It can be daunting for people in recovery to believe in themselves again and focus on career success. Jaime Blaustein co-founder and CEO of the Sylvia Brafman Mental Health Center, understands this from his own personal experience. In this post he shares how by using the the correct tools and support, he and others are enjoying a fulfilling career after addiction. Jaime says, “Simply put, recovery blessed me with the opportunity to have a career renaissance and I’m on a mission to help others navigate that same rebirth.”
Rebirth from addiction to career growth
I remember getting out of my seventh treatment center and having a newfound sense of life internally, but feeling lost externally. Early sobriety was not only about continuing the work that was needed to get better, but also learning how to resurrect (and begin, some might say) my career – which was a major source of fear.
The looming questions that plague all of us at one point or another flooded my mind – What am I supposed to do? How am I going to make a living? What do I really care about? How much of that is ego versus true career fulfillment?
Further compounding these questions was the fact that due to my mental health and six years as an actively using addict, I had a lot of gaps in my track record. No meaningful work history, legal blemishes, a bunch of arrests, or a rather unimpressive GPA in college.
How I would take what had transpired over the previous years and frame it in a way that would reflect who I truly am, and what I’m capable of, seemed to be an exercise in futility.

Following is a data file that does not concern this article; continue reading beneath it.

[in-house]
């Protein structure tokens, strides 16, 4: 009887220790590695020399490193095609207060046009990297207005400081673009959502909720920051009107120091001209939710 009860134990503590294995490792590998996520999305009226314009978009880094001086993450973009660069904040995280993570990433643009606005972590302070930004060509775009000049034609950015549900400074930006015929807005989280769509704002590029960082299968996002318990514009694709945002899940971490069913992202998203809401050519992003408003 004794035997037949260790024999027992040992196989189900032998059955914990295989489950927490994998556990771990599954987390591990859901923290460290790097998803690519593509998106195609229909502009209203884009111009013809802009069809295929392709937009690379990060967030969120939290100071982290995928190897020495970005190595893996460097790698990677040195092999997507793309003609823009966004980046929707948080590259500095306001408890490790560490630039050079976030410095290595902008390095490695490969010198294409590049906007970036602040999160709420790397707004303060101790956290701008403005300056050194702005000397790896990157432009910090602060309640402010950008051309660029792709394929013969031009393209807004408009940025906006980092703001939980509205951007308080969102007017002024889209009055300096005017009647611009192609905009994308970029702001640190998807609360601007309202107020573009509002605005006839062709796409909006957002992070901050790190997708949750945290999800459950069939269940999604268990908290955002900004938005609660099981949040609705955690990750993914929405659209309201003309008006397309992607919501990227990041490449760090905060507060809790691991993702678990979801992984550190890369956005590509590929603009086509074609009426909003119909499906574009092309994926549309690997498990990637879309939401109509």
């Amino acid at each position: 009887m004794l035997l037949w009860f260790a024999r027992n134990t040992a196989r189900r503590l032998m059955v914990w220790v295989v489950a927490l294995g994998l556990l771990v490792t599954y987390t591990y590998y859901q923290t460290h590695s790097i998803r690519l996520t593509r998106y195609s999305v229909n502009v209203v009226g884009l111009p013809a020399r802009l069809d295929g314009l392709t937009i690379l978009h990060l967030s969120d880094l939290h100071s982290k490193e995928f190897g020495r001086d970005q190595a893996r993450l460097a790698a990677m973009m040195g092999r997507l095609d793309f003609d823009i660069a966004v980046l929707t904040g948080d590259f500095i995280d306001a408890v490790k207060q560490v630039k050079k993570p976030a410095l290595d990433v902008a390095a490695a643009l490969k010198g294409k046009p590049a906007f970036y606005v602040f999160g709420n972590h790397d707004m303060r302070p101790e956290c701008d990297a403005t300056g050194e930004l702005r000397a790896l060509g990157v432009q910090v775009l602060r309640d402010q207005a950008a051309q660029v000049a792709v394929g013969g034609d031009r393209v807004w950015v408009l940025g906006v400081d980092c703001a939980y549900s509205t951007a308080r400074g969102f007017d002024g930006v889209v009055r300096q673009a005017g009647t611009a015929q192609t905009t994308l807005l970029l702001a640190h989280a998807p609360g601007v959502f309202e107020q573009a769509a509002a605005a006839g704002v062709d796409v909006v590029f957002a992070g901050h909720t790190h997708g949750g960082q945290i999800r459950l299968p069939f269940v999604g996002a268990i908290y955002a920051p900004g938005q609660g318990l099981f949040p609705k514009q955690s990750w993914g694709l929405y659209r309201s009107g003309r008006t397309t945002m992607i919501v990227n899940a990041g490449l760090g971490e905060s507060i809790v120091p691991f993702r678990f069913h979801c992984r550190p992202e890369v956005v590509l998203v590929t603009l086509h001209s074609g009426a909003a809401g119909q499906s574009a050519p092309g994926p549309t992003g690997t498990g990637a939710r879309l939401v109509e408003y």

After graduating from college by the skin of my teeth, I was able to land a series of jobs in the financial industry that had way less to do with my merit (and ability to show up to work) and way more to do with my ability to be charismatic in interviews. With no real skillset to leverage, I sold my personality in order to land wealth management (sales) jobs at Morgan Stanley (which was short-lived as a result of my drug use) and Wells Fargo, where I ultimately got clean.
Developing a life toolkit to develop your career
With a new life ‘toolkit’ at my disposal through recovery, I leveraged this experience to land a job in institutional sales at Lord Abbett, an asset management (mutual fund) firm. Though I was grateful to have a job in the financial industry and liked certain elements of it, I yearned for something more intellectually rigorous than sales.
So, after two years of sobering, I applied to business school and got completely honest in my applications about where I had been and what my life looked like today. Fearful that I would be written off as an admitted drug addict, I forged forward knowing that all it took was one.
The first was Duke University, which I credit for recognizing the value of my recovery and giving me two of the best years of my life in business school. After receiving my MBA, I went to Wall Street, where I worked as an investment banker in the Industrials group at Credit Suisse and focused on M&A, equity, and leveraged finance.
A few years later, I received a call from Ben Brafman, who owned and operated Destination Hope, a drug rehab in South Florida that I attended (and got kicked out of) when I was 21 years old. Ben explained that he sold Destination Hope and wanted to launch a new center focused on mental health. He was looking for a partner with business acumen that could also be a patient advocate.
Between seven treatment centers and my experience
in business, I was the right person for the job. After an internal tug-of-war, my desire to expand my platform to help others won out. I left my investment banking job and moved from New York to Florida. It was here that I took on the role of CEO and Co-Founder at The Sylvia Brafman Mental Health Center.